2.Very few FDIC-assisted transactions remain. Since 2008, 485 banks have failed representing nearly 7 percent of banking companies in the U.S., according to the Federal Deposit Insurance Corp. Essentially; FDIC-assisted transactions filled the void of traditional open-bank deals. With troubled bank totals dwindling and only a few significantly undercapitalized banks remaining, FDIC-assisted deals are diminishing. Acquisitive companies have moved on from this once lucrative line of business to evaluate more traditional deals.
3.Improved asset quality is leading to reduced credit marks. While merger discussions have occurred in recent years, the due diligence phase often brought deal negotiations to a screeching halt. With elevated credit marks (in some cases exceeding 10 percent), parties were unable to bridge the valuation gap. Over time, banks have made significant progress in reducing classified assets and writing down assets that more closely approximate fair value. With credit marks now modestly exceeding the target’s allowance for loan and lease losses, capital and book value can be preserved, which in turn, translates to more favorable deal pricing.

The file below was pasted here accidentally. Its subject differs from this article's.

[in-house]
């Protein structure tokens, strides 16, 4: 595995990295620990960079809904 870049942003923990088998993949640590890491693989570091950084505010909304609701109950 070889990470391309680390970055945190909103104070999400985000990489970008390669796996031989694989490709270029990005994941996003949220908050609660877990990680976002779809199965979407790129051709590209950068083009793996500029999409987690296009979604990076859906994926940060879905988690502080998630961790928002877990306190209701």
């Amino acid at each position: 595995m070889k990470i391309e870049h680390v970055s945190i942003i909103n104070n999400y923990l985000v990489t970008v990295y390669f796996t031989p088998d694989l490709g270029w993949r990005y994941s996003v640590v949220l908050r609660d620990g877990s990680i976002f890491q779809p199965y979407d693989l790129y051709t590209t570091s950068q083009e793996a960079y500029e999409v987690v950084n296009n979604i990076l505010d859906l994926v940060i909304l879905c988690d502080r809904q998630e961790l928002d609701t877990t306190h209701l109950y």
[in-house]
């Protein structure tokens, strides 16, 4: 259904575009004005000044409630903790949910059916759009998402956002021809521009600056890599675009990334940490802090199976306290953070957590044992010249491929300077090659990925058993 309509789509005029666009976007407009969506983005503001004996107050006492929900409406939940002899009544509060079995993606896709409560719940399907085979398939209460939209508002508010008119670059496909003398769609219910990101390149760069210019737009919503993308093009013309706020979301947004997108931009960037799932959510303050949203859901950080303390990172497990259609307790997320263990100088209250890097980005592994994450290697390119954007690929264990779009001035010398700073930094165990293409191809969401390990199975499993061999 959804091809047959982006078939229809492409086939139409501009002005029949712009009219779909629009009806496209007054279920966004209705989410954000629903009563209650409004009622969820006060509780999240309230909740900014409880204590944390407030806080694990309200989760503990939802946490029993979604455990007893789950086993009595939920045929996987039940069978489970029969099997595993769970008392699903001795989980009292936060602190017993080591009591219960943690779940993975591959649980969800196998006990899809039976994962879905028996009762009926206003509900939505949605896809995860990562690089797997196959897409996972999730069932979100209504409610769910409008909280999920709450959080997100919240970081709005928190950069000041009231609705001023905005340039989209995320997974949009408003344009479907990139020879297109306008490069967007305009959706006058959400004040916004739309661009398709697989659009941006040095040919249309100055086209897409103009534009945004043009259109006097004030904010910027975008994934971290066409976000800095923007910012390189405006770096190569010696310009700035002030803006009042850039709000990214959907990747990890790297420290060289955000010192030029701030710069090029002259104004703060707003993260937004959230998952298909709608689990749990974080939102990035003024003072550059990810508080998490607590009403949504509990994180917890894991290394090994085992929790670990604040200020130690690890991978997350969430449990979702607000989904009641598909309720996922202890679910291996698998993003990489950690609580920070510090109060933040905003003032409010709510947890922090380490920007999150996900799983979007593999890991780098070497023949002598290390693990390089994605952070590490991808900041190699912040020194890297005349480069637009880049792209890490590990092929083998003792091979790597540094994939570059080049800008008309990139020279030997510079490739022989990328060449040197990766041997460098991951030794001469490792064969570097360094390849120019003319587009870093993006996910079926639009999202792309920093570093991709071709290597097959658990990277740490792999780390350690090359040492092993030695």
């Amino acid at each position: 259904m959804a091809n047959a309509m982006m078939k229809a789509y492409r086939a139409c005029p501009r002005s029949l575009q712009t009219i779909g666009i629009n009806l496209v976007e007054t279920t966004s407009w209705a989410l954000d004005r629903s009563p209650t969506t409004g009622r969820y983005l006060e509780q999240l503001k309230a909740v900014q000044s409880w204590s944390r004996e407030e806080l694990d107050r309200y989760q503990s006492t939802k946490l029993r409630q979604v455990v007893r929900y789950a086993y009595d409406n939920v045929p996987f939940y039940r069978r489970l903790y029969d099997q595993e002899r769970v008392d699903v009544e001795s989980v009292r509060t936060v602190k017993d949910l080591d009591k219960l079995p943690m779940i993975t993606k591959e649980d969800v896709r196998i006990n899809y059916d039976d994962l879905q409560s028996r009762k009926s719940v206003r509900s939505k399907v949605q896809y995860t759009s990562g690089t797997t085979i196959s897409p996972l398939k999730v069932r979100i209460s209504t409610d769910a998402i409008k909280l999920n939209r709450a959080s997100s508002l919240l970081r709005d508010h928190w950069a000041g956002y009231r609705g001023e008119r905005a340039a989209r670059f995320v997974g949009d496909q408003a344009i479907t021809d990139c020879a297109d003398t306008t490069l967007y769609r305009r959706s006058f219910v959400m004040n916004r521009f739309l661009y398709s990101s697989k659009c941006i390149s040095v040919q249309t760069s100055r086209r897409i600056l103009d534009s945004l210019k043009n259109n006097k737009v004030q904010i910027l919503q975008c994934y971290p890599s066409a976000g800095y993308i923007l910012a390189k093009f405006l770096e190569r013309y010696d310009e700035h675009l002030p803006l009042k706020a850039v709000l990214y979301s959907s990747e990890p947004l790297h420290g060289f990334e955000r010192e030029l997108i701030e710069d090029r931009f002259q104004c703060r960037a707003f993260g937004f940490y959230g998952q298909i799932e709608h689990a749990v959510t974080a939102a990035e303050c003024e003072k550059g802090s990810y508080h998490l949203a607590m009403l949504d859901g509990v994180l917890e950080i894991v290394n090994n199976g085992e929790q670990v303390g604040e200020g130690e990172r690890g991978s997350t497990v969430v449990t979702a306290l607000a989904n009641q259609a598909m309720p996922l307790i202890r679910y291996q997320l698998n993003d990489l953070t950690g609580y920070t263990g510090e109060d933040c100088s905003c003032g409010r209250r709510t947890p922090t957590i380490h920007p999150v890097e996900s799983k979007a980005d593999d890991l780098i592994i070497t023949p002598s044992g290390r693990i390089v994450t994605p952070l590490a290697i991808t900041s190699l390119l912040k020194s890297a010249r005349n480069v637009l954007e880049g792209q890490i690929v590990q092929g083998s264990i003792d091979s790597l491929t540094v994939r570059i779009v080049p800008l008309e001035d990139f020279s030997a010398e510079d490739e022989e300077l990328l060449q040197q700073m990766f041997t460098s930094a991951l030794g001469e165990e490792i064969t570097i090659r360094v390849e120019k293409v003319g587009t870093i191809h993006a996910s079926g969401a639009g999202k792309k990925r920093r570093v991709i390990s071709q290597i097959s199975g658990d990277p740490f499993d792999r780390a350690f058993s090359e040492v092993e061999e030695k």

4.Several high profile deals have been announced at attractive premiums. Achieving certain benchmark pricing levels in M&A often is a catalyst for deal activity. Sellers are always looking for market information to help formulate a strategy on whether or when to sell. On the other side, buyers do not want to be perceived as overpaying, which is usually viewed in the context of pricing relative to other recent deals. Transactions like MB Financial’s acquisition of Cole Taylor Group at 1.82 times tangible book value and Cullen/Frost Bankers’ acquisition of WNB Bancshares at 2.84 times tangible book have already spurred discussion inside many boardrooms.
5.Economies of scale in the banking industry have never been more crucial. The need and desire to grow exists at virtually every institution. As the chart below indicates, efficiency ratios have remained consistently lower at larger banks.
Whether driven by regulatory costs, technology, marketing, pricing power, expanded lines of business/other revenue sources, larger banks appear to have clear performance advantages. This increasingly important trend will spur institutions to grow via acquisitions in order to spread certain fixed costs over a larger asset base and thereby improve operating efficiencies.